People say the Raiders are tough guys, but this is an actual produced football card of LA Raiders safety Patrick Bates in 1993 pic.twitter.com/P4qK4vU0AQ
— Brennan Mense (@BrennanMense) October 20, 2017
George also obtained a statement from the team that read, “Playing for the Raiders takes a special type of player blending talent, character, and will to win. Unfortunately, it didn’t work for Patrick.”
Bates also dispelled rumors he wanted to turn his back on his football career in favor of his other passion: music.
It was no secret Bates hung out with his rapper friends like Warren G. and Snoop Doggy Dogg (who has since been renamed “Snoop Dogg”).
That lifestyle didn’t sit well with Al Davis and Co., per George.
“Anyone who says I left football because I was more interested in music is wrong,” Bates told The New York Times in May 1996.
Bates inexplicably went AWOL from the re-Christened Oakland Raiders on August 30, 1995.
His disappearance occurred just four days before the team’s season opener.
Bates was entering his third season in the pro ranks.
During Bates’ infamous one-year hiatus, he established a new record company with his Texas A&M Aggies teammate and Dallas Cowboys cornerback Kevin Smith, per George.
Eight months later, the Raiders got sick of Bates’ act and traded him to the Atlanta Falcons for the latter’s second-round selection in the 1996 NFL Draft.
— AFL Godfather🏴☠️👓🏈 (@NFLMAVERICK) November 27, 2019
The Raiders won nineteen of thirty-two games with Bates in their lineup.
For its part, Atlanta narrowly missed out on drafting him.
The Falcons made Washington Huskies offensive lineman Lincoln Kennedy the ninth overall pick in 1993.
The Raiders plucked Bates from the draft pool three selections later.
Falcons head coach June Jones, who dubbed Bates a “prize,” felt his team received manna from heaven, per The New York Times:
“Whatever happened with him with the Raiders, all we see is a bright, hard-working, talented kid. I cannot believe that we could get this lucky.”
“I wake up in the morning and say, ‘What’s the deal here? This guy is a great potential All-Pro.'”
Jones couldn’t have been more wrong.
While Bates recorded one fumble recovery in his nine starts with the Falcons, he eventually lost his starting spot to Brad Edwards because he had zero passes defensed during that stretch.
The Falcons also faded into obscurity.
Atlanta won just three games during the 1996 NFL season: its worst performance in seven years.
To nobody’s surprise, the Falcons fired Jones – the same head coach who sang Bates’ praises – at the end of the season.
Bates didn’t last long in Atlanta, either.
The Falcons released him just ten days after authorities arrested him for a domestic incident that occurred on April 12, 1997.
According to SFGate.com’s Ron Kroichick, Bates’ release stemmed from a domestic incident involving Bates’ ex-girlfriend and their young son:
“According to police reports, Bates kicked down the door to the woman’s apartment and forced her and the baby to leave with him at gunpoint.”
“He originally was charged with aggravated assault, two counts of kidnapping, reckless endangerment, and false imprisonment.”
A judge ordered Bates to pay a $5,000 fine and $711 in restitution fees, placed him on five years of probation, and ordered him to undergo anger management counseling, per Kroichick.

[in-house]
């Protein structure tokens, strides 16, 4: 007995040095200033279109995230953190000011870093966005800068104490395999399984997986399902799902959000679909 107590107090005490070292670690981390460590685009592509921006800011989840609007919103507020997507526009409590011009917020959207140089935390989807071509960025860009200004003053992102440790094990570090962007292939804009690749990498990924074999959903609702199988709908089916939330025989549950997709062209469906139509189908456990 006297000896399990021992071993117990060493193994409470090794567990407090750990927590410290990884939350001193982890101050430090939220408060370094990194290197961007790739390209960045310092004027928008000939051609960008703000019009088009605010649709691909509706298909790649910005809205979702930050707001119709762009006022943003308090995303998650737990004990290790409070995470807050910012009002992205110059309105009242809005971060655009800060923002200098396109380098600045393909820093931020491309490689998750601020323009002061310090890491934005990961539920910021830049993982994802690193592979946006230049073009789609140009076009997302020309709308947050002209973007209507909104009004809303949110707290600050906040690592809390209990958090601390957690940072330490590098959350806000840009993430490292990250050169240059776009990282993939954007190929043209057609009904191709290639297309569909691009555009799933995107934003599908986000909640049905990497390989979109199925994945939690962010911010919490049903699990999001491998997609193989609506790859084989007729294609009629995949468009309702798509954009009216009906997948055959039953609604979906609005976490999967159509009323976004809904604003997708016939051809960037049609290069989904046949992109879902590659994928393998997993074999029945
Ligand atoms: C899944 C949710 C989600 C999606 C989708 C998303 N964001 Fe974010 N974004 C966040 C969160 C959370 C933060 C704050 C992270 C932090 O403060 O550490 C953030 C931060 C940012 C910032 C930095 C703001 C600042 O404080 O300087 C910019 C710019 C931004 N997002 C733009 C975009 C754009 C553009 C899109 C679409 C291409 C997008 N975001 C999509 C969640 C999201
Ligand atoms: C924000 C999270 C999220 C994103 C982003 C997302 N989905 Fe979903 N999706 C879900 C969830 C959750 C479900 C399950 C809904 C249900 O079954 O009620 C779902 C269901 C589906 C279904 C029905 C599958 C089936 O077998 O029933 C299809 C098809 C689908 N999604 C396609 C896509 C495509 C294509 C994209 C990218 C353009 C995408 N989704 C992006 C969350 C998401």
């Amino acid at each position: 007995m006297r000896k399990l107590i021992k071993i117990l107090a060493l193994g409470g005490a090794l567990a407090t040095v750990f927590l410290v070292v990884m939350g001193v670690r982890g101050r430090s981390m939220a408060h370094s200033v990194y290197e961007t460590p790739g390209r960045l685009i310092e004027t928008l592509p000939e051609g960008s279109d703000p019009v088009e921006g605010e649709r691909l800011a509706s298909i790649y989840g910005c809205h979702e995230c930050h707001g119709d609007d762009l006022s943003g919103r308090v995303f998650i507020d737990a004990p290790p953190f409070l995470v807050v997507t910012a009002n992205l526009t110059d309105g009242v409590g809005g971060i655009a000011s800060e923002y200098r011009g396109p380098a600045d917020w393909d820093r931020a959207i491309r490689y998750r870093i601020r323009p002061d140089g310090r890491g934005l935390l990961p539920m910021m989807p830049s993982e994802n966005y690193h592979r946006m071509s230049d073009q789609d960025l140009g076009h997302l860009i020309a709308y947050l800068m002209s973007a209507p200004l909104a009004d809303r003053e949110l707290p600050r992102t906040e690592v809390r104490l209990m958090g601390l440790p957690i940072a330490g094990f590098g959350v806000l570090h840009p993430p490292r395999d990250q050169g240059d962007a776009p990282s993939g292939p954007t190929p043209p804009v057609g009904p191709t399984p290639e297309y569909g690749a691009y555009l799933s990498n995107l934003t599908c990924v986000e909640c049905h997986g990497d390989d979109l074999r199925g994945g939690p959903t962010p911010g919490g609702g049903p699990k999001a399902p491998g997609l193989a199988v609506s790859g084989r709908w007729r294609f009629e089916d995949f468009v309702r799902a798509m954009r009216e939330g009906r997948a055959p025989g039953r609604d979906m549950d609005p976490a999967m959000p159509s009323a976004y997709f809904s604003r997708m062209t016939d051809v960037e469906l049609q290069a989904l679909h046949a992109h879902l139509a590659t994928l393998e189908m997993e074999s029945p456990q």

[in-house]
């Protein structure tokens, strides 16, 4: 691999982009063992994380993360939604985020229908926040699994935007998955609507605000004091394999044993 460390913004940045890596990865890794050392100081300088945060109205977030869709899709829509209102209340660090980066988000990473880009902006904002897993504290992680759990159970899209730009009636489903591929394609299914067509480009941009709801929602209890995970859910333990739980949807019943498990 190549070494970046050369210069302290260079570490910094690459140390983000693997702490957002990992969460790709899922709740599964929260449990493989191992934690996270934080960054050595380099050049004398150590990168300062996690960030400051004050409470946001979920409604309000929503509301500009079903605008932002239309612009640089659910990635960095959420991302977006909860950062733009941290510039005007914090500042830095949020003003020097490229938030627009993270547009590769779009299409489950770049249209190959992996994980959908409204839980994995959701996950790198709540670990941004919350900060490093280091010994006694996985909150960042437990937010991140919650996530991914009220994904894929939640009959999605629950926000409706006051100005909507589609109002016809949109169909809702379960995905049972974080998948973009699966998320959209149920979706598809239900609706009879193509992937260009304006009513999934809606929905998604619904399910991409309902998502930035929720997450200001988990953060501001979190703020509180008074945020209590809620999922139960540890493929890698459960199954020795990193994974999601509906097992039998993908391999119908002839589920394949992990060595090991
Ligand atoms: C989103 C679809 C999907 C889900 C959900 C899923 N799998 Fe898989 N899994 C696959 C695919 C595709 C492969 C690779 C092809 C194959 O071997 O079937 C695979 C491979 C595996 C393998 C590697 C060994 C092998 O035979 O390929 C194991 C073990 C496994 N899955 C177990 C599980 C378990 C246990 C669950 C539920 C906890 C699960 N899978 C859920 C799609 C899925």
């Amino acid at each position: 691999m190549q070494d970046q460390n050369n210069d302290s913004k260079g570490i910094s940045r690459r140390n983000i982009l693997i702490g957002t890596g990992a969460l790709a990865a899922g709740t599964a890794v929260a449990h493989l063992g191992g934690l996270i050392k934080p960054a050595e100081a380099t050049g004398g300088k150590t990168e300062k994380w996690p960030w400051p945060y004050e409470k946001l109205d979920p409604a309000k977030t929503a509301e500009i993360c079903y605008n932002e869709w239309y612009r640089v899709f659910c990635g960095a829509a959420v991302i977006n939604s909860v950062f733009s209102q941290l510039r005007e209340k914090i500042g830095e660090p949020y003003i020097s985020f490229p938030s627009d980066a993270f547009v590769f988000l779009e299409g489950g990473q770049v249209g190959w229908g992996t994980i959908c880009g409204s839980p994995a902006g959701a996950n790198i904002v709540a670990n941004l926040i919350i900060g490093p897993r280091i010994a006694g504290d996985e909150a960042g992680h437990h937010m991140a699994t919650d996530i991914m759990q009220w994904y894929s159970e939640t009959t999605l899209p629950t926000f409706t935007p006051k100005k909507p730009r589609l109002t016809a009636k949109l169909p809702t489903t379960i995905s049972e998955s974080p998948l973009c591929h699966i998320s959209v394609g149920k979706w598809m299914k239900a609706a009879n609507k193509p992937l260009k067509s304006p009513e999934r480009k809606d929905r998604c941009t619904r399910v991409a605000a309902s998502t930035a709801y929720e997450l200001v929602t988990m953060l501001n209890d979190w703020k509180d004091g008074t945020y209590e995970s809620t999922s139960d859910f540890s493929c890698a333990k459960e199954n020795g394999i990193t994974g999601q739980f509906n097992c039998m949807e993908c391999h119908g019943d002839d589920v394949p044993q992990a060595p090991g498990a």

Bates received a new lease on life a little over a year later.
He agreed to a one-year deal with the Raiders for the veteran’s minimum of $216,000 in May 1998, per SFGate.com.
Regrettably, Patrick Bates’ second tour of duty with the Raiders never materialized.
He never played another down in the National Football League.
Hometowner & friend, Patrick Bates. 1st round NFL pick in '93, set nat'l track & field records in high school. Beast! pic.twitter.com/klK3CbEk
— Chad Smith (@chadsmith71) January 11, 2012
Bates finished his three-year NFL career with one interception, one forced fumble, and three fumble recoveries in forty-four career games with the Raiders and Falcons.
Bates’ pro football career was so ignominious, ESPN named him the 37th biggest bust in NFL draft history in 2008.
He was the highest-ranked defensive back in that list of disastrous draft picks.
Bates could’ve been a big-name safety mentioned in the same breath as Emlen Tunnell, Ken Houston, Ronnie Lott, or Ed Reed.
Unfortunately, Bates started his pro football career off on the wrong foot and never got back on track.
He will go down as one of the biggest what-ifs in the game’s rich 102-year history.
Twenty-two years after he played his last NFL down, Patrick Bates still has football pumping through his veins.
Bates established College Football Legends LLC in the Dallas-Fort Worth, TX area in July 2018.
He discussed his latest endeavor with TexAgs.com a little over a year he founded his company:
“I’m in the Dallas-Fort Worth area. I have a company called Legends. We are working with players and coming together as one group.”
“We’re focused on branding ourselves. We’re working to bring out likeness together. We’re working with the University of Texas, University of Houston and will probably kick off soon as the College Football Legends.”
“We’re engaging players at their school. Bringing some of the legends back to Texas, Baylor, and the University of Houston and letting fans engage with players and legends again.”
Patrick Bates Selected to Texas A&M Athletics Hall of Fame https://t.co/CchFeMXGiU
— TAMULettermen (@TAMULettermen) August 14, 2019
While Bates didn’t live up to expectations on the NFL gridiron, he remains one of the biggest names in Texas A&M football history.
Bates was inducted into the Texas A&M Athletics Hall of Fame on September 13, 2019.
“I’m thrilled and very humbled to be inducted into the Hall of Fame,” Bates told TexAgs.com on the day of his induction.